"I don't want to hurt you." "Yes, but you have to clean me."
How does touch change us?
This site-specific drawing is a portion of recalled conversation between my mother and grandmother.
As my grandmother aged and her health gradually deteriorated, my mother and I would help her dress, change her clothes, bathe herself and wash her hair.
My grandmother was very particular about how she wanted to things cleaned. On more than one occasion, my mother would try to wash my grandmother’s hair, gently massaging the shampoo onto her scalp. This was unsettling to my grandmother: “You’re not going to break me! Scrub harder! Use your nails!”
My grandmother would only be satisfied after her scalp was scrubbed raw and rinsed red with hot water. Remembering this, my mother shakes her head. “Older Italian women sure do like to abuse their bodies.”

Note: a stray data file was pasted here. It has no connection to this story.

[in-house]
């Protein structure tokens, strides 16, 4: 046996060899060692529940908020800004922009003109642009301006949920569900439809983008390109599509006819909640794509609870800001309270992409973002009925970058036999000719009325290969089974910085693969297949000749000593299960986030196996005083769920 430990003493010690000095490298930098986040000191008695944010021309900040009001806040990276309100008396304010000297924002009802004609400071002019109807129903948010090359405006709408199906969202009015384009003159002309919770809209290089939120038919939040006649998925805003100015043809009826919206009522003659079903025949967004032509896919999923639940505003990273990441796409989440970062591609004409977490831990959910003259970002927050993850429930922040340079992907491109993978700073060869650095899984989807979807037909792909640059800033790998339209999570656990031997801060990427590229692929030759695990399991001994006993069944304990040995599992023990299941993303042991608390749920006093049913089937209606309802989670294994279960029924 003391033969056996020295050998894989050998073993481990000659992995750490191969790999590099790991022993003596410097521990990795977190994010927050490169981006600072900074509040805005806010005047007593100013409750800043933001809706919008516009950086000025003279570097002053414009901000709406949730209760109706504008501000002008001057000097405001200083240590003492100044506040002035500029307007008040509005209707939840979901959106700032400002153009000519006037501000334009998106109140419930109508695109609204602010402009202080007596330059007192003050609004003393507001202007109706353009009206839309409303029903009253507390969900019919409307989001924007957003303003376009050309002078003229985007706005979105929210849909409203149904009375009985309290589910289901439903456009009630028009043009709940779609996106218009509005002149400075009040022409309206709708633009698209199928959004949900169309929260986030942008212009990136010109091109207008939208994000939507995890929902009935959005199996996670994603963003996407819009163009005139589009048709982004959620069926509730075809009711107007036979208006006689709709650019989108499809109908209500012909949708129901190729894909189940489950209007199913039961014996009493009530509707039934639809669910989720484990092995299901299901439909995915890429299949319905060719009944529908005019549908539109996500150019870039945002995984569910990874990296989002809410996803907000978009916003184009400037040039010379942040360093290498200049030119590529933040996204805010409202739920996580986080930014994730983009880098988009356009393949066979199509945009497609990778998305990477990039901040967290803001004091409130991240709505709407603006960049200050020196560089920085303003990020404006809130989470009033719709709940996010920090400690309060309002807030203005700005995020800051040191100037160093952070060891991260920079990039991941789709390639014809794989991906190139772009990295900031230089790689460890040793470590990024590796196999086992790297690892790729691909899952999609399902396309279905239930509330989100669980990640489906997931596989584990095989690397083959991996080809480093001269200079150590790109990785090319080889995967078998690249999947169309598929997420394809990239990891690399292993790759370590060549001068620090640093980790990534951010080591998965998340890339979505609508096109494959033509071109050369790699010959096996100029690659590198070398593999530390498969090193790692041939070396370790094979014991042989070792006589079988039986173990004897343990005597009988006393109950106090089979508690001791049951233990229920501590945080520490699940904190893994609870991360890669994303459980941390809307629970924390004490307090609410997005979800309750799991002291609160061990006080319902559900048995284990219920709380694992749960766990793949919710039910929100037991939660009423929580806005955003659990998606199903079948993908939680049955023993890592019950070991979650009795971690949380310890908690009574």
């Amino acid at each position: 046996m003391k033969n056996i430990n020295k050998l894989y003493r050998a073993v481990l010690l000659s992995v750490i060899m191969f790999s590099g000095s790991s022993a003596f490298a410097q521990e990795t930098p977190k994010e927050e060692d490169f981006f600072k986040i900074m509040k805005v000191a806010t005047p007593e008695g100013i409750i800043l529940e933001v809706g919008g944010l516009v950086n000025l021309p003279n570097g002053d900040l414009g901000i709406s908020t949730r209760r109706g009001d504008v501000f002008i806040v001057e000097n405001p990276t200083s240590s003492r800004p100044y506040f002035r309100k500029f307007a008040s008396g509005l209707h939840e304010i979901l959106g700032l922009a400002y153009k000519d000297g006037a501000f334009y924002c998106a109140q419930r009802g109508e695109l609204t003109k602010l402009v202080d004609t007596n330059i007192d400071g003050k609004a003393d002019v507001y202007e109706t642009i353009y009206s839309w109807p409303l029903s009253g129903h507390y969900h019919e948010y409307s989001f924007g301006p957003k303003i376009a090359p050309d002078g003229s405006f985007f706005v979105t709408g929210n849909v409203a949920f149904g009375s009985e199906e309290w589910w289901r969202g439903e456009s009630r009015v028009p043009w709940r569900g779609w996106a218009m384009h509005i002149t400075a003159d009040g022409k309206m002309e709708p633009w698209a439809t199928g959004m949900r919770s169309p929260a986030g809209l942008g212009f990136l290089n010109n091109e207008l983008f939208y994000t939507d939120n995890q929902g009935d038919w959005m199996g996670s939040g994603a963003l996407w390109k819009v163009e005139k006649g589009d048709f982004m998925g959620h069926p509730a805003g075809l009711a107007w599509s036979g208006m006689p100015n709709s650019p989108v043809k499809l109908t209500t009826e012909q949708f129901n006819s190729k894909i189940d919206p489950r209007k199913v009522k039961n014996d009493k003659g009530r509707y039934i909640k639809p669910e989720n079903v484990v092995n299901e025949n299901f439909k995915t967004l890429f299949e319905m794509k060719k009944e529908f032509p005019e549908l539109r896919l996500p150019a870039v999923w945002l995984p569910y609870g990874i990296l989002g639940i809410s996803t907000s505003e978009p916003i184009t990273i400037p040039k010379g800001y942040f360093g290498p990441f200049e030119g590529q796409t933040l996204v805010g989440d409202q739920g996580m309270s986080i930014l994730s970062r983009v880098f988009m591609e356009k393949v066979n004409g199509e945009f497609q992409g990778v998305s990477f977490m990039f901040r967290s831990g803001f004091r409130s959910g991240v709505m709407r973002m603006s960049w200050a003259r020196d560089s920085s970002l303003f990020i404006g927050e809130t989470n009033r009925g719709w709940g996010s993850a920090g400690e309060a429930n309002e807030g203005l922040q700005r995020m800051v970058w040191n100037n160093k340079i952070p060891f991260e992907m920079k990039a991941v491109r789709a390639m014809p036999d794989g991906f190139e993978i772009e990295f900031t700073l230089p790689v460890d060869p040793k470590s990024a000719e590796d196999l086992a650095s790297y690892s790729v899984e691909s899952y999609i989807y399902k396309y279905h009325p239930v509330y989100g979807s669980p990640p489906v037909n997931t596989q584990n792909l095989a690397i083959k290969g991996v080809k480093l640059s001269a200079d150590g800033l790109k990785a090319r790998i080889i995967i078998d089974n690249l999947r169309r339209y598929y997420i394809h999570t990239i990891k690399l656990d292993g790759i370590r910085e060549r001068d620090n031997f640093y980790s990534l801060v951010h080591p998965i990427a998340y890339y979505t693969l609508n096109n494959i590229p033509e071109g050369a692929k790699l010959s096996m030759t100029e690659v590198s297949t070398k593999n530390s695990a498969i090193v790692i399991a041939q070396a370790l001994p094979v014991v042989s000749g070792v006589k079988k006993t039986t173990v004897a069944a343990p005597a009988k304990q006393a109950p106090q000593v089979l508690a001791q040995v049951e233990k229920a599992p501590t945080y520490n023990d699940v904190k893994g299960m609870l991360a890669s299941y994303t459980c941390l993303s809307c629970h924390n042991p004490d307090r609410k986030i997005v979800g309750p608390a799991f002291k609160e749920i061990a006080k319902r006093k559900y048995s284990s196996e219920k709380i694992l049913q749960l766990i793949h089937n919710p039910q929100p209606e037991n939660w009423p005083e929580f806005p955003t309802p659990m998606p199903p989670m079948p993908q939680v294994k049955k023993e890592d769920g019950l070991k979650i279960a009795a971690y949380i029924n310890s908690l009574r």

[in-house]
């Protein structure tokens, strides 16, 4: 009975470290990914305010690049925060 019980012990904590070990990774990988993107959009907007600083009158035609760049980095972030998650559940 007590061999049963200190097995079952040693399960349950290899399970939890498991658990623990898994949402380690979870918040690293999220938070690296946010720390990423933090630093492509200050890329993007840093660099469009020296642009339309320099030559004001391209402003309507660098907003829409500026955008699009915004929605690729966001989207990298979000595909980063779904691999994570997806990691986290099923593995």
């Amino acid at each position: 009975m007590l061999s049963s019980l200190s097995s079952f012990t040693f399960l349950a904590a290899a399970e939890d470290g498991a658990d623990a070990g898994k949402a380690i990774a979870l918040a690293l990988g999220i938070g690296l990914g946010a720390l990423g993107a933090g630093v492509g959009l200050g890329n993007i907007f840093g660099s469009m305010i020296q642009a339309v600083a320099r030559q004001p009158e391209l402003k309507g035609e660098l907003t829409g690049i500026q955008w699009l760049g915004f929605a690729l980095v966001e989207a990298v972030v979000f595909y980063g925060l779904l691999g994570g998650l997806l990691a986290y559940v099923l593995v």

The power to transform, heal, and harm through touch exists in the intimacy of daily life and has become paramount throughout the pandemic. People continue to struggle to maintain relationships, express love, and find alternative ways of performing care publicly and privately.
This drawing was created on the front facing window of Whippersnapper Gallery. As a material, glass reveals and conceals rituals of touch: every trace is hyper-visible but can be wiped away in a single gesture.Our sense of touch teaches us about the world as we move through it, generating knowledge and trust—it is an intuitive form of learning. Furthermore, touch activates memory. This sense is considered irrational, primitive, and invalid in colonial and post-Enlightenment systems of knowledge; however, physical touch greatly impacts our interior and exterior worlds. In my work, I seek to use touch as a tool for learning and as an agent of reciprocal change, care, and remembrance.